There is a deep and longstanding history between the sport of motor racing and the watch industry. Motorsports are dependent on highly accurate timekeeping to track each driver's performance behind the wheel. The relationship between them all began at a time when drivers depended on their watches, specifically chronographs, to record everything from lap times to pit stops. Before wristwatches were widely used, there were problems and discrepancies with timekeeping at the first motor racing events. The year of 1930's marks a pivotal moment in the history of watches and racing. The popularity of motorsports spiked after legendary motorist Sir Malcolm Campbell became the first person to drive an automobile over 300 mph at the Bonneville Salt Flats. When he set the land speed record, he was wearing a replica Rolex Oyster. Rolex decided to capitalize on the moment, and other watch brands, like Heuer, soon followed. The fake Heuer quickly became the top replica watches brand in the sport. Before there were Heuer racing-inspired watches, there were Heuer dashboard timers. For example, the now popular Autavia began as a dashboard timer and was reinvented as a wristwatch in 1962. The 1960's were a major moment for Heuer and motorsports. In addition to the Autavia, the brand developed its two other staple racing chronographs—the Carrera and Monaco. And in 1969, the fake Heuer created the first automatic chronograph, the Caliber 11. The fake Heuer's popularity in the racing world kept on rising into the 1970's when the famous actor and racing enthusiast Steve McQueen wore a Monaco in the film Le Mans. Apart from the replica Tag Heuer and Rolex, many other watch brands have joined the racing game. The iconic Omega Speedmaster was designed as a sports and racing chronograph. And both Longines and Hublot have served as official timekeepers for Formula One racing events. Although today's drivers don't rely on their own wristwatches to track time, the steadfast relationship between the sport of racing and the watch industry remains stronger than ever. The Breitling Bentley 24H Limited Edition celebrates the historic anniversary of Bentley's second place finish at the best-known Le Mans race. This special model was produced in a run of only 288 pieces in conjunction with the six Le Mans Limited Edition vehicles, each of which were made in a limited quantity of only 48.
Looking back for 10 years, Richemont acquired the Minerva manufacture in Villeret, Switzerland, and folded the historic chronograph maker into the replica Montblanc's watch division. The results over the years have been rather noteworthy, with a number of wonderful vintage-inspired chronographs that make use of Minerva's stunning movements. The newest is this limited edition in bronze and titanium with a salmon-colored dial. I tried to spend a few minutes with the piece last week, and I have to say, I'm greatly shocked. This swiss replica watch is an evolution of a family first launched about a year ago, just before SIHH 2017. The original was also a limited edition, and it was the first of Montblanc's watches to utilize the 44mm x 13.15mm bronze case you see here. Like that model, the one you see here has a titanium back with a bronze-colored coating so that it's somewhat gentler on the skin. What sets the newest limited edition apart is the dial, which is a very amazing shade of salmon, something that you most often see on vintage chronographs from the 1930s and 40s. Here it's complemented by blued steel hands and bold luminous Arabic numerals. I am confident to say that some of you were put off the moment I said the replica watch is 44mm across and 13.15mm thick, but honestly it doesn't wear like a fake watch of that size at all. Of course, it's big, no getting around that, but it doesn't feel like something from the mid-2000s that is closer to a dinner plate than a wristwatch. Two positive consequences of the size are that the watch is greatly legible and the monopusher chronograph is extremely easy to use. There's no fiddling, as the button in the crown is beautiful and huge, and the red tip on the seconds hand makes it easy to use the tachymeter scale at the dial's edge. However, the most impressive thing about this fake watch is the movement. This is a 16 ligne (approximately 36.1mm) movement first basd it's a monopusher chronograph with two registered on a slightly larger design first made in 1929. Both the architecture and finishing of the 16.29 are stunning, and it's executed in German silver with a rose gold plating to give it come extra color. Just check out the steel work on the arrow-shaped lever - this is wonderful stuff, people. The caliber is manually-wound with a 50-hour power reserve, and even the balance spring is made in-house at the manufacture in Villeret. However, if you're a fan of top-end chronographs, this replica watch is surely worth a closer understanding. The size might be disgusting to some, but it's a product of using a movement originally manufactured for fake pocket watches, and for the correct collector it won't be a matter anyway.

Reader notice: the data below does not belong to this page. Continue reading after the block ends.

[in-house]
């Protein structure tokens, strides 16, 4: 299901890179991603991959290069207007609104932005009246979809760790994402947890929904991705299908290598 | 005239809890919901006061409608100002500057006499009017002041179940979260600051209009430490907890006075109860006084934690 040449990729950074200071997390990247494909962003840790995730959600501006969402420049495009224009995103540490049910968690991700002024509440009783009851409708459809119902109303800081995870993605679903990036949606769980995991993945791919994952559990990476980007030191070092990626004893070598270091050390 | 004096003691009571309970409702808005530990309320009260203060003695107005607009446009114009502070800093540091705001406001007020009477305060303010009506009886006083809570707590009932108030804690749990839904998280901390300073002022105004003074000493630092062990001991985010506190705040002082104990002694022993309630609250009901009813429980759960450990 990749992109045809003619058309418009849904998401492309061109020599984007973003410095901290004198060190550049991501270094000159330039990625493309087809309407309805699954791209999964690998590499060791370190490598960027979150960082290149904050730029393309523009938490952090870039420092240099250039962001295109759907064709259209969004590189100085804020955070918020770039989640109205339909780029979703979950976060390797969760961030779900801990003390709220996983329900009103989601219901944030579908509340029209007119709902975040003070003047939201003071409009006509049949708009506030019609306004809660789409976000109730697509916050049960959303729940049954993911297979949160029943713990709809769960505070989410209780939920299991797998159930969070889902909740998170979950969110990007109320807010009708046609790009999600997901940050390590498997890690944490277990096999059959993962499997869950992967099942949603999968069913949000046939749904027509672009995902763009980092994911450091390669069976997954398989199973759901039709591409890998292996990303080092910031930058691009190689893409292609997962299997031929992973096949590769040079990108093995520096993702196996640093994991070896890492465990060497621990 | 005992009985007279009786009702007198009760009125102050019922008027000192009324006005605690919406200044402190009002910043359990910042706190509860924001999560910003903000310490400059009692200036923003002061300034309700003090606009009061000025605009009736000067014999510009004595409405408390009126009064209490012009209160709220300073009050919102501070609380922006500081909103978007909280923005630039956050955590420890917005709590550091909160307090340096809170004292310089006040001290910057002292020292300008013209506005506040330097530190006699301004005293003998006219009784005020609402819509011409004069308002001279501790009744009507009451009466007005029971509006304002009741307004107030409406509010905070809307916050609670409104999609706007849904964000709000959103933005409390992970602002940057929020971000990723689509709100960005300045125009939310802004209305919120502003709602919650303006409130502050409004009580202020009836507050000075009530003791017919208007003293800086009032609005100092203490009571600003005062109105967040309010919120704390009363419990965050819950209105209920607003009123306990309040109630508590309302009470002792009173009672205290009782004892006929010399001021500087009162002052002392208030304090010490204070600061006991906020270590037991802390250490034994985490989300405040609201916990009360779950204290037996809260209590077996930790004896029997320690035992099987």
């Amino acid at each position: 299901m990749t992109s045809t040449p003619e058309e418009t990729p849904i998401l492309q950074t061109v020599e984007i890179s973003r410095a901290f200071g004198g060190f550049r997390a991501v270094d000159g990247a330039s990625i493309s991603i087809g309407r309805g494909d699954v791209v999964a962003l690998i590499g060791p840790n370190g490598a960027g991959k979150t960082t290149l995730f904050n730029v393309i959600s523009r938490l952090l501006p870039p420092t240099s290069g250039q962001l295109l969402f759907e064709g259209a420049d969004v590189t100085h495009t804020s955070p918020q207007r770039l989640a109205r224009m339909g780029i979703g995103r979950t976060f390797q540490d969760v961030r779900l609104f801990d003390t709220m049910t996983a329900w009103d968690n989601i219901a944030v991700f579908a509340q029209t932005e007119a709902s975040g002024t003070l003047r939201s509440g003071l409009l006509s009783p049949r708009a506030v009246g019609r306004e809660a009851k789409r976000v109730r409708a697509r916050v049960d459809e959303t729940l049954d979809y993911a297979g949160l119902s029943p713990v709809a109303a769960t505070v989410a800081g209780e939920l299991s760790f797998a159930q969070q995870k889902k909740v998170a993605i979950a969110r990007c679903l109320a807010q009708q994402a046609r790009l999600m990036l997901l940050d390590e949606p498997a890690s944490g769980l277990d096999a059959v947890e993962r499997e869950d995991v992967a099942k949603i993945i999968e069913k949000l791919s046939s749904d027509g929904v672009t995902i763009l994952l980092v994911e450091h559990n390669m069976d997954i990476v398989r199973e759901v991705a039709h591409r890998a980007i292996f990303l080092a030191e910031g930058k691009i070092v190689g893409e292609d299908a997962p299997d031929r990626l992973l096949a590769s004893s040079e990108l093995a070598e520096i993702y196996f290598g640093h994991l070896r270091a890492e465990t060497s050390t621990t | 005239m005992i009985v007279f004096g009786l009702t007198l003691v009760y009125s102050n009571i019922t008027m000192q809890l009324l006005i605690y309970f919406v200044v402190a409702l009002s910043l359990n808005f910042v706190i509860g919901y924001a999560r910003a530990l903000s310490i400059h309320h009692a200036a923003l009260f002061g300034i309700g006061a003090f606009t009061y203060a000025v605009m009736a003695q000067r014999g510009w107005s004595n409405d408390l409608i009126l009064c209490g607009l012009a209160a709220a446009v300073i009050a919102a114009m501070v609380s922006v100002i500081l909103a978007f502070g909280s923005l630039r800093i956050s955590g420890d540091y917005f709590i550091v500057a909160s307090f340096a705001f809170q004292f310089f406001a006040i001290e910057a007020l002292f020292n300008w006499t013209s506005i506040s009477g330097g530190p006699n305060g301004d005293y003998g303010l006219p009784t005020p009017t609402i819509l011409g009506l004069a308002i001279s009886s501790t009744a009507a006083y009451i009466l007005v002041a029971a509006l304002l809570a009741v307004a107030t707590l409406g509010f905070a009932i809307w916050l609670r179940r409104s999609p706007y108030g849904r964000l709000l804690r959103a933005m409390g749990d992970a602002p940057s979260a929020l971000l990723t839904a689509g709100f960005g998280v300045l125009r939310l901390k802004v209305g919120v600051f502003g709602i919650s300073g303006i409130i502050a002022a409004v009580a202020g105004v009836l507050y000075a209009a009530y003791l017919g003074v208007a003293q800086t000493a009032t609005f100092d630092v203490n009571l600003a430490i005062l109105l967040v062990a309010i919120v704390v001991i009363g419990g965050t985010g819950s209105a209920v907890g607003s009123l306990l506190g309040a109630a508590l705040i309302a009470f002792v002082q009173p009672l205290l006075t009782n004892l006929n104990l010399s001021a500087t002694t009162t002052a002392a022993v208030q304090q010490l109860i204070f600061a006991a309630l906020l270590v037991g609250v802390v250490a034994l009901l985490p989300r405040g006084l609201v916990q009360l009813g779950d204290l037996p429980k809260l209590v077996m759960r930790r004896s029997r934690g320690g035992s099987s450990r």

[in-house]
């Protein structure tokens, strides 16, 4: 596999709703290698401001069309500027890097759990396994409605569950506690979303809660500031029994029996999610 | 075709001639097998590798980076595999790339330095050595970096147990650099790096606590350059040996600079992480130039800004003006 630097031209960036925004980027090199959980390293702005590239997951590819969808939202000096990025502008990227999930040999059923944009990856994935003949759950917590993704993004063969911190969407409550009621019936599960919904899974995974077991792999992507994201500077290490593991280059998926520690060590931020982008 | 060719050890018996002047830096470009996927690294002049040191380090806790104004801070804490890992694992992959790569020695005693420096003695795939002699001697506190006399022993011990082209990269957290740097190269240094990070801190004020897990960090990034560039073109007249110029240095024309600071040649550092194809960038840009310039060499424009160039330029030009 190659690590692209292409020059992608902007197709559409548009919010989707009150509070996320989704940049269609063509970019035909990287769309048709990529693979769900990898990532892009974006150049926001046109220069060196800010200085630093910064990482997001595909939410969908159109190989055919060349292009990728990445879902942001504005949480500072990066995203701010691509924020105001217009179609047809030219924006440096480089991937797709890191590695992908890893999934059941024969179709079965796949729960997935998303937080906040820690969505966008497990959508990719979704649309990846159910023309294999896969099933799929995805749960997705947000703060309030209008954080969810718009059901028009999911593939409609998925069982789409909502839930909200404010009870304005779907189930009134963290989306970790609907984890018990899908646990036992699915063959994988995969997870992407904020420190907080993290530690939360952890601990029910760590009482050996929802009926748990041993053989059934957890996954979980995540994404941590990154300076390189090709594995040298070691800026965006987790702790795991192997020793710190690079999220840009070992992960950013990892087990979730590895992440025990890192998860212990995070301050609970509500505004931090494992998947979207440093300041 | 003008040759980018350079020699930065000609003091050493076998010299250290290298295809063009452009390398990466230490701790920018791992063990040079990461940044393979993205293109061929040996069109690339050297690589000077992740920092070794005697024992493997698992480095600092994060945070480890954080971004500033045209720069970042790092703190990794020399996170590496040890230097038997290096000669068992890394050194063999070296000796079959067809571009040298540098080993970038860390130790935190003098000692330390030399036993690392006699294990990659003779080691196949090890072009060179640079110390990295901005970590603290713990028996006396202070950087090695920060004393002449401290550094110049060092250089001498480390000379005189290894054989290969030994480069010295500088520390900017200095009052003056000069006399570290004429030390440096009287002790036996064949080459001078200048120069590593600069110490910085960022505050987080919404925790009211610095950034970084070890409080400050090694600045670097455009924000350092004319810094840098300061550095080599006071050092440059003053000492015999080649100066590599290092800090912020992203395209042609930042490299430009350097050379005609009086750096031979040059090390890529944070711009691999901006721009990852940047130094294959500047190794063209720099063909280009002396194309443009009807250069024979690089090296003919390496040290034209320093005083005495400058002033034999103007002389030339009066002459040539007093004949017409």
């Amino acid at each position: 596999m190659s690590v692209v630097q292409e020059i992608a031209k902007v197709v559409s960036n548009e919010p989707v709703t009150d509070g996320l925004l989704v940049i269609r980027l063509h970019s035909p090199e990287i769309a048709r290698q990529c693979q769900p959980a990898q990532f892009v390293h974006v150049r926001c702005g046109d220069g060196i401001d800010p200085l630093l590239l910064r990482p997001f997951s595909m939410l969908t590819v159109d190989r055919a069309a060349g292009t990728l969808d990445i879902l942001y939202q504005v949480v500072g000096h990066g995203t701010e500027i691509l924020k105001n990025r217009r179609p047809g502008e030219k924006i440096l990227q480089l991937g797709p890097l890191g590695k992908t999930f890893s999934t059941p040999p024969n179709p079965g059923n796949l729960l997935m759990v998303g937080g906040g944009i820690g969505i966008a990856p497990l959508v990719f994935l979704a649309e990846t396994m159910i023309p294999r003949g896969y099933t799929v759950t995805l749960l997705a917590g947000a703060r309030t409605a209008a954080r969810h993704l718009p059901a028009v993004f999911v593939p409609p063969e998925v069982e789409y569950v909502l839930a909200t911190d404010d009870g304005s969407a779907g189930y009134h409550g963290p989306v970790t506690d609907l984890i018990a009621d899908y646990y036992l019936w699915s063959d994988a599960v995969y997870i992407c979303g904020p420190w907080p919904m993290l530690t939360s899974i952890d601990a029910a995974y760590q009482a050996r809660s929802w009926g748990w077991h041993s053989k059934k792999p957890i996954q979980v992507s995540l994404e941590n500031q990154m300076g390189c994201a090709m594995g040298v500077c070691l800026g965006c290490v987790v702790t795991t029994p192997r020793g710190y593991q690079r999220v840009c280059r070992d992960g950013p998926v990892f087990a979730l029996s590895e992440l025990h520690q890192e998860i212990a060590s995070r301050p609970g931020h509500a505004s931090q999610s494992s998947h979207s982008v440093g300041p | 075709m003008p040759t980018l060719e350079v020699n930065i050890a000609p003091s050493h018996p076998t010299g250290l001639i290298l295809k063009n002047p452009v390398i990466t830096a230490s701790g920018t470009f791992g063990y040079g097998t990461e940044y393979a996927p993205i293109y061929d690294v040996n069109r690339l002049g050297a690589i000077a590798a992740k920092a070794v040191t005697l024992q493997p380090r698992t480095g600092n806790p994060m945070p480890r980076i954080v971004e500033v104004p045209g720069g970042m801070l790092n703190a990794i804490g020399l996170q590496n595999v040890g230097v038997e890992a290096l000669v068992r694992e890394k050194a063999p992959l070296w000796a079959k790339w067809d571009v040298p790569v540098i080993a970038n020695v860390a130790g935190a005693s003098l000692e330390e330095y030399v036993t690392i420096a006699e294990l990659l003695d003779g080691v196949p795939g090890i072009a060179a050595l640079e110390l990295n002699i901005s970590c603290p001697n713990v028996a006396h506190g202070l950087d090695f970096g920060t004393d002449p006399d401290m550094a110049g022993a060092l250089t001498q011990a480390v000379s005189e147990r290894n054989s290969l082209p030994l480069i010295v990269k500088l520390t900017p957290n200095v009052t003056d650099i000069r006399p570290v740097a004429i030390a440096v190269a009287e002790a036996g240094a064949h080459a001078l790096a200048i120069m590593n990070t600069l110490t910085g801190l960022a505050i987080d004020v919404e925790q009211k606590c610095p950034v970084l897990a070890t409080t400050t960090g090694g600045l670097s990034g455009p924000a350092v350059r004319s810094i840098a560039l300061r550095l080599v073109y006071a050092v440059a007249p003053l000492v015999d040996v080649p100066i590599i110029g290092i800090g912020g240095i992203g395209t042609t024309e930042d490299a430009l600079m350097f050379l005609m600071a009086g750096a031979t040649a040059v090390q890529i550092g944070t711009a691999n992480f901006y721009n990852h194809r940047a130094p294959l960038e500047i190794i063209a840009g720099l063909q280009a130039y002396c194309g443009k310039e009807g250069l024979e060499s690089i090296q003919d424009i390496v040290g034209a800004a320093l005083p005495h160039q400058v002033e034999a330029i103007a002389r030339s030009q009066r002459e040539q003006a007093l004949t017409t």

When in summer, it's time to make good use of the weather. There's so much to talk about how well watches can stand adverse conditions. As a matter of fact, it's the major point of some of today's watch marketing. So why worry about a little sand and salt water? Well, while most "top-end" watches can deal with an average day at the beach, it's good to go the further mile to ensure functional longevity and pristine looks. Therefore, here are a few tips to keep your watch running and looking its best no matter how often you hit the surf. Mind the Crown This one may seem pretty obvious. Still, ask any watchmaker just how many panicking watch owners run into their shop during the summer months because of water ingress. No watch is truly waterproof, and water resistance ratings aren't worth much if you don't keep the crown screwed down. It may seem like a rookie mistake, but there are likely some pretty seasoned collectors out there that are afraid to admit to this cardinal sin. So, do yourself and your watchmaker a favor and keep that crown screwed in tight before hopping off the yacht. Rinse With Fresh Water It's different to deny the appeal of wearing something like a nice no-date replica Rolex Submariner out on a fishing or dive trip. But, salt water can cause corrosion with constant buildup or exposure. It may not be immediately apparent, but pitting can occur around the case back and lugs if you don't address salt water residue. Simply rinsing your watch with fresh water after the day is over is your best bet. Besides, a soft bristle toothbrush with very, very mild soap is a good idea too. Like salt water, sand can also cause some issues, especially if you have a fake watch with some kind of rotating bezel. Sand has been known to trap itself under dive bezels and hang out for a while. It results in stiff and crackly bezel action that can potentially make you feel so bad to your stomach. If you haven't been able to avoid the sand, there are a couple of remedies. Some older replica watches allow for bezels to be popped off, which makes cleaning rather straightforward. Otherwise, submerge the fake watch in warm water with mild soap and give the bezel a turn—that should do the trick. If things get real tough, whip out that soft bristle toothbrush again. On the whole, swiss replica watches should be worn and not babied. They should tell stories about where you've been and what you've done. It's important to know that a little goes a long way on watch maintenance. This is the same for routine servicing and quick cosmetic care. So relax and feel easy, enjoy the sun, and make some memories. With the right kind of care, that shiny new diver will still be by your side for years to come.